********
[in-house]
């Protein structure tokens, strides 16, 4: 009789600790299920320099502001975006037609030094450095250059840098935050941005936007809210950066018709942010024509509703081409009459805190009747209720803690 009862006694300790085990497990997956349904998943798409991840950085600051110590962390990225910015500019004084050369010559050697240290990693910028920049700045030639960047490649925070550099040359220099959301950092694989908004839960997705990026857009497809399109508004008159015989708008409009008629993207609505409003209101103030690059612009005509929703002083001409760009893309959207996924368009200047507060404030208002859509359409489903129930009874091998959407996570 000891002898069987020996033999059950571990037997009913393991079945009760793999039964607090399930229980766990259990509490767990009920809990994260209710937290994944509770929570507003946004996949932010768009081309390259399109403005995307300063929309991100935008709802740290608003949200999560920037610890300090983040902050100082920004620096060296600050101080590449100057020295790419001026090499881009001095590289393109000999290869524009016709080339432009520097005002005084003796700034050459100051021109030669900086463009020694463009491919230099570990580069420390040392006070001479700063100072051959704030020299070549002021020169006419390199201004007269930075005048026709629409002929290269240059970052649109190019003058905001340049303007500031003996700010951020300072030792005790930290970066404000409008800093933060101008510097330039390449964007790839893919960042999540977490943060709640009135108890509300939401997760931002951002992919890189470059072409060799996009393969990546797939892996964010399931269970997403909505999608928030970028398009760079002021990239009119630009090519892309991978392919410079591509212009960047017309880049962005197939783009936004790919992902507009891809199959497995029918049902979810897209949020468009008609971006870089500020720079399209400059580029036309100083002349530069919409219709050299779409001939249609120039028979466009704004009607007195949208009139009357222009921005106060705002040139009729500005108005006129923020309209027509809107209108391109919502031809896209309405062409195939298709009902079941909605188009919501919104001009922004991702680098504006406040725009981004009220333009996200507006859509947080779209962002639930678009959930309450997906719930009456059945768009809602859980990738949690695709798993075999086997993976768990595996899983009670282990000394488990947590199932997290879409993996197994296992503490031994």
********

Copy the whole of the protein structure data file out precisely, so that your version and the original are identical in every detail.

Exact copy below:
[in-house]
């Protein structure tokens, strides 16, 4: 009789600790299920320099502001975006037609030094450095250059840098935050941005936007809210950066018709942010024509509703081409009459805190009747209720803690 009862006694300790085990497990997956349904998943798409991840950085600051110590962390990225910015500019004084050369010559050697240290990693910028920049700045030639960047490649925070550099040359220099959301950092694989908004839960997705990026857009497809399109508004008159015989708008409009008629993207609505409003209101103030690059612009005509929703002083001409760009893309959207996924368009200047507060404030208002859509359409489903129930009874091998959407996570 000891002898069987020996033999059950571990037997009913393991079945009760793999039964607090399930229980766990259990509490767990009920809990994260209710937290994944509770929570507003946004996949932010768009081309390259399109403005995307300063929309991100935008709802740290608003949200999560920037610890300090983040902050100082920004620096060296600050101080590449100057020295790419001026090499881009001095590289393109000999290869524009016709080339432009520097005002005084003796700034050459100051021109030669900086463009020694463009491919230099570990580069420390040392006070001479700063100072051959704030020299070549002021020169006419390199201004007269930075005048026709629409002929290269240059970052649109190019003058905001340049303007500031003996700010951020300072030792005790930290970066404000409008800093933060101008510097330039390449964007790839893919960042999540977490943060709640009135108890509300939401997760931002951002992919890189470059072409060799996009393969990546797939892996964010399931269970997403909505999608928030970028398009760079002021990239009119630009090519892309991978392919410079591509212009960047017309880049962005197939783009936004790919992902507009891809199959497995029918049902979810897209949020468009008609971006870089500020720079399209400059580029036309100083002349530069919409219709050299779409001939249609120039028979466009704004009607007195949208009139009357222009921005106060705002040139009729500005108005006129923020309209027509809107209108391109919502031809896209309405062409195939298709009902079941909605188009919501919104001009922004991702680098504006406040725009981004009220333009996200507006859509947080779209962002639930678009959930309450997906719930009456059945768009809602859980990738949690695709798993075999086997993976768990595996899983009670282990000394488990947590199932997290879409993996197994296992503490031994």